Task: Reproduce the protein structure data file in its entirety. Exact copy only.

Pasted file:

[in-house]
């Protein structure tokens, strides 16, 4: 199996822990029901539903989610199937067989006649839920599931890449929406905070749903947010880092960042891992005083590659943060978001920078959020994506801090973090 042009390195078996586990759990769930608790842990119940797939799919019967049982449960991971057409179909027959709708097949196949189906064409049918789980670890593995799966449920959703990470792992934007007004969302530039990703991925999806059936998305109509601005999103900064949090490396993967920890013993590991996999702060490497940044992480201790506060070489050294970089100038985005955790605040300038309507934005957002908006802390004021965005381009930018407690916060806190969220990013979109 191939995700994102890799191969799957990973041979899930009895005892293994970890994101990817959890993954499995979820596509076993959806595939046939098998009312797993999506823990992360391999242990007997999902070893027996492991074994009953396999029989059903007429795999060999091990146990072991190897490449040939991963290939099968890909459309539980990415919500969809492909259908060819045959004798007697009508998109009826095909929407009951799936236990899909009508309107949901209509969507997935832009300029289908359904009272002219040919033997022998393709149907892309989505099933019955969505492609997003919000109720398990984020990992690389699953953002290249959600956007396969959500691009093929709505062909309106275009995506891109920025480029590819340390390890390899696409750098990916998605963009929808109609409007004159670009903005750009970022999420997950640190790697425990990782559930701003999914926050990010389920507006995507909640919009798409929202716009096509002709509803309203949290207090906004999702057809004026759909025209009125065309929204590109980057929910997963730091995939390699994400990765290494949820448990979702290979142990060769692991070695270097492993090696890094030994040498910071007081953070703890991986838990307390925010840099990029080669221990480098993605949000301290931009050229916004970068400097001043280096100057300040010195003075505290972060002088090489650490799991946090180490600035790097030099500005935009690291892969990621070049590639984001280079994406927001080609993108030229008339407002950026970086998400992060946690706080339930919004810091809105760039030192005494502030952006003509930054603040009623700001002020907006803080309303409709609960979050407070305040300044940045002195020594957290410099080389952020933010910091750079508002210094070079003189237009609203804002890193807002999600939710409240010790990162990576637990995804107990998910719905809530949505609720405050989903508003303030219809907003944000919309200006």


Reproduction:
[in-house]
């Protein structure tokens, strides 16, 4: 199996822990029901539903989610199937067989006649839920599931890449929406905070749903947010880092960042891992005083590659943060978001920078959020994506801090973090 042009390195078996586990759990769930608790842990119940797939799919019967049982449960991971057409179909027959709708097949196949189906064409049918789980670890593995799966449920959703990470792992934007007004969302530039990703991925999806059936998305109509601005999103900064949090490396993967920890013993590991996999702060490497940044992480201790506060070489050294970089100038985005955790605040300038309507934005957002908006802390004021965005381009930018407690916060806190969220990013979109 191939995700994102890799191969799957990973041979899930009895005892293994970890994101990817959890993954499995979820596509076993959806595939046939098998009312797993999506823990992360391999242990007997999902070893027996492991074994009953396999029989059903007429795999060999091990146990072991190897490449040939991963290939099968890909459309539980990415919500969809492909259908060819045959004798007697009508998109009826095909929407009951799936236990899909009508309107949901209509969507997935832009300029289908359904009272002219040919033997022998393709149907892309989505099933019955969505492609997003919000109720398990984020990992690389699953953002290249959600956007396969959500691009093929709505062909309106275009995506891109920025480029590819340390390890390899696409750098990916998605963009929808109609409007004159670009903005750009970022999420997950640190790697425990990782559930701003999914926050990010389920507006995507909640919009798409929202716009096509002709509803309203949290207090906004999702057809004026759909025209009125065309929204590109980057929910997963730091995939390699994400990765290494949820448990979702290979142990060769692991070695270097492993090696890094030994040498910071007081953070703890991986838990307390925010840099990029080669221990480098993605949000301290931009050229916004970068400097001043280096100057300040010195003075505290972060002088090489650490799991946090180490600035790097030099500005935009690291892969990621070049590639984001280079994406927001080609993108030229008339407002950026970086998400992060946690706080339930919004810091809105760039030192005494502030952006003509930054603040009623700001002020907006803080309303409709609960979050407070305040300044940045002195020594957290410099080389952020933010910091750079508002210094070079003189237009609203804002890193807002999600939710409240010790990162990576637990995804107990998910719905809530949505609720405050989903508003303030219809907003944000919309200006």